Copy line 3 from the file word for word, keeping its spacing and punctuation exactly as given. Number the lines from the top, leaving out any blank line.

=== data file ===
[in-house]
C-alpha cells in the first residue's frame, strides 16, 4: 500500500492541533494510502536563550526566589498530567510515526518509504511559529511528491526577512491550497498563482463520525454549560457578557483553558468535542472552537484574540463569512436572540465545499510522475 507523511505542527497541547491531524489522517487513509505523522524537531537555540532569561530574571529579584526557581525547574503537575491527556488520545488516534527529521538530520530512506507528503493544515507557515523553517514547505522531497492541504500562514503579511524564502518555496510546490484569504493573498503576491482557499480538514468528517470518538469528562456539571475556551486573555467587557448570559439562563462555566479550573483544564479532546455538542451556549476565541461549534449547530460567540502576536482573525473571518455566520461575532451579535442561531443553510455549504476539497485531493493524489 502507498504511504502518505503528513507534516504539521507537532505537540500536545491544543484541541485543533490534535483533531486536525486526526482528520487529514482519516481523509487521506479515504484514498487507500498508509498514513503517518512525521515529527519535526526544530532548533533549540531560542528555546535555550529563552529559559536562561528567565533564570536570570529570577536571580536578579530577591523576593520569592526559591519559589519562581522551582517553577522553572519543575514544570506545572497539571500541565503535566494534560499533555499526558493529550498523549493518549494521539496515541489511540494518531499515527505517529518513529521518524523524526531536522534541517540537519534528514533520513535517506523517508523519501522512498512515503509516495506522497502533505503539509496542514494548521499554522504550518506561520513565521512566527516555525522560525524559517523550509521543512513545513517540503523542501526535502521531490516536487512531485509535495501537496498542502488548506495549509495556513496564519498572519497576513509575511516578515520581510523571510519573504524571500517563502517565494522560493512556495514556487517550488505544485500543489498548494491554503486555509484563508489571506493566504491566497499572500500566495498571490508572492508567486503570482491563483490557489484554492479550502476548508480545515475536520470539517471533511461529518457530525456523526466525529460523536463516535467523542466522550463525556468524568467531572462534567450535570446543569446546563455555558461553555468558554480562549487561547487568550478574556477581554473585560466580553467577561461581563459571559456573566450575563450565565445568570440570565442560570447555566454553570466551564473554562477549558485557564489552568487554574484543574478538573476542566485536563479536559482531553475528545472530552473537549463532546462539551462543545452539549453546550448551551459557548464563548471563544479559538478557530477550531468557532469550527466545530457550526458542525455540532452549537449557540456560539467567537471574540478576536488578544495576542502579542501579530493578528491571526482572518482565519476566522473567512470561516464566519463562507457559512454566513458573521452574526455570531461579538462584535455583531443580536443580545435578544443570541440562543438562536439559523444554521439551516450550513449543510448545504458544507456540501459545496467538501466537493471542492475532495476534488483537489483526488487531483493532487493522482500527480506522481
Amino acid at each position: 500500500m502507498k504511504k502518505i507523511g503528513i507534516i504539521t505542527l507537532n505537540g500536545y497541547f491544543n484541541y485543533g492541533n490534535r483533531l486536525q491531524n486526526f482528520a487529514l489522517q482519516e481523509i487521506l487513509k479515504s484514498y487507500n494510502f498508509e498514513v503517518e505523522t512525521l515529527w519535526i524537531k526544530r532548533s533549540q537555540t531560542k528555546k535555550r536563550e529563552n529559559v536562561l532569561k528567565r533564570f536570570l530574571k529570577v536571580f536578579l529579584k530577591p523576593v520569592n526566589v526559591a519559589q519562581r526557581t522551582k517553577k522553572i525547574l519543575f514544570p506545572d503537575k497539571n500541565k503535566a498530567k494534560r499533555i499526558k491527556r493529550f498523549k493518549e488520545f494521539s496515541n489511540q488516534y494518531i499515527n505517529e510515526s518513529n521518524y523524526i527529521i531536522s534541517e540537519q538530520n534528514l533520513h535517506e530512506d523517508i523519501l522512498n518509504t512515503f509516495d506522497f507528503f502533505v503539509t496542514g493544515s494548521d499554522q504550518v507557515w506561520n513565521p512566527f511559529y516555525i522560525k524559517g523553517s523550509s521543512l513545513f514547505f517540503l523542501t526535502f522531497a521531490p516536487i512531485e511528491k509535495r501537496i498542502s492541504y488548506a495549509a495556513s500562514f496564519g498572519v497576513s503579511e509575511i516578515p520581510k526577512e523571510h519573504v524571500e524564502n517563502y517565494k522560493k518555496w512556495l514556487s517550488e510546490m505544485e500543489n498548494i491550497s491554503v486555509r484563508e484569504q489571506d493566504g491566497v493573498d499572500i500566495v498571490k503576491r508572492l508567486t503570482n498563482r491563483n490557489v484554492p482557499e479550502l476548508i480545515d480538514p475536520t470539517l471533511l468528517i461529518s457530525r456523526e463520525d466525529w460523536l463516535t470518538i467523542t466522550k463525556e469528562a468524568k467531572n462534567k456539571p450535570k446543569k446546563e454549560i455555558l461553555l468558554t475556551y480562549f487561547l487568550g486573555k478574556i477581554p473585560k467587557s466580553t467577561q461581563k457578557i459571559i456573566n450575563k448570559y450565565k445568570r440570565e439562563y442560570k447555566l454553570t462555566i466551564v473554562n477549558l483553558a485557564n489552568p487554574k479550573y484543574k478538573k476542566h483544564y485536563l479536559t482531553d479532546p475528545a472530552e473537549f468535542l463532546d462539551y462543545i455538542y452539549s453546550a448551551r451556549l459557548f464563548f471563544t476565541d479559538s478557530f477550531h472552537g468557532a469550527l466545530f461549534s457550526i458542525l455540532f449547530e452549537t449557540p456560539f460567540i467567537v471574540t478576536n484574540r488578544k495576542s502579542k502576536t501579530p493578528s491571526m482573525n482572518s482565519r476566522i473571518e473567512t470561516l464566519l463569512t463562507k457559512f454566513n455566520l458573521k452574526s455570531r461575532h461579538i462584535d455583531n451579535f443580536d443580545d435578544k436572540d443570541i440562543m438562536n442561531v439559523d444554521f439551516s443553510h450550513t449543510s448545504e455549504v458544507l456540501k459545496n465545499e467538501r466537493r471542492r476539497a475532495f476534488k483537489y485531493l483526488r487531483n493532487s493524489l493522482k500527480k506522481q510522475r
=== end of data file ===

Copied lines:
Amino acid at each position: 500500500m502507498k504511504k502518505i507523511g503528513i507534516i504539521t505542527l507537532n505537540g500536545y497541547f491544543n484541541y485543533g492541533n490534535r483533531l486536525q491531524n486526526f482528520a487529514l489522517q482519516e481523509i487521506l487513509k479515504s484514498y487507500n494510502f498508509e498514513v503517518e505523522t512525521l515529527w519535526i524537531k526544530r532548533s533549540q537555540t531560542k528555546k535555550r536563550e529563552n529559559v536562561l532569561k528567565r533564570f536570570l530574571k529570577v536571580f536578579l529579584k530577591p523576593v520569592n526566589v526559591a519559589q519562581r526557581t522551582k517553577k522553572i525547574l519543575f514544570p506545572d503537575k497539571n500541565k503535566a498530567k494534560r499533555i499526558k491527556r493529550f498523549k493518549e488520545f494521539s496515541n489511540q488516534y494518531i499515527n505517529e510515526s518513529n521518524y523524526i527529521i531536522s534541517e540537519q538530520n534528514l533520513h535517506e530512506d523517508i523519501l522512498n518509504t512515503f509516495d506522497f507528503f502533505v503539509t496542514g493544515s494548521d499554522q504550518v507557515w506561520n513565521p512566527f511559529y516555525i522560525k524559517g523553517s523550509s521543512l513545513f514547505f517540503l523542501t526535502f522531497a521531490p516536487i512531485e511528491k509535495r501537496i498542502s492541504y488548506a495549509a495556513s500562514f496564519g498572519v497576513s503579511e509575511i516578515p520581510k526577512e523571510h519573504v524571500e524564502n517563502y517565494k522560493k518555496w512556495l514556487s517550488e510546490m505544485e500543489n498548494i491550497s491554503v486555509r484563508e484569504q489571506d493566504g491566497v493573498d499572500i500566495v498571490k503576491r508572492l508567486t503570482n498563482r491563483n490557489v484554492p482557499e479550502l476548508i480545515d480538514p475536520t470539517l471533511l468528517i461529518s457530525r456523526e463520525d466525529w460523536l463516535t470518538i467523542t466522550k463525556e469528562a468524568k467531572n462534567k456539571p450535570k446543569k446546563e454549560i455555558l461553555l468558554t475556551y480562549f487561547l487568550g486573555k478574556i477581554p473585560k467587557s466580553t467577561q461581563k457578557i459571559i456573566n450575563k448570559y450565565k445568570r440570565e439562563y442560570k447555566l454553570t462555566i466551564v473554562n477549558l483553558a485557564n489552568p487554574k479550573y484543574k478538573k476542566h483544564y485536563l479536559t482531553d479532546p475528545a472530552e473537549f468535542l463532546d462539551y462543545i455538542y452539549s453546550a448551551r451556549l459557548f464563548f471563544t476565541d479559538s478557530f477550531h472552537g468557532a469550527l466545530f461549534s457550526i458542525l455540532f449547530e452549537t449557540p456560539f460567540i467567537v471574540t478576536n484574540r488578544k495576542s502579542k502576536t501579530p493578528s491571526m482573525n482572518s482565519r476566522i473571518e473567512t470561516l464566519l463569512t463562507k457559512f454566513n455566520l458573521k452574526s455570531r461575532h461579538i462584535d455583531n451579535f443580536d443580545d435578544k436572540d443570541i440562543m438562536n442561531v439559523d444554521f439551516s443553510h450550513t449543510s448545504e455549504v458544507l456540501k459545496n465545499e467538501r466537493r471542492r476539497a475532495f476534488k483537489y485531493l483526488r487531483n493532487s493524489l493522482k500527480k506522481q510522475r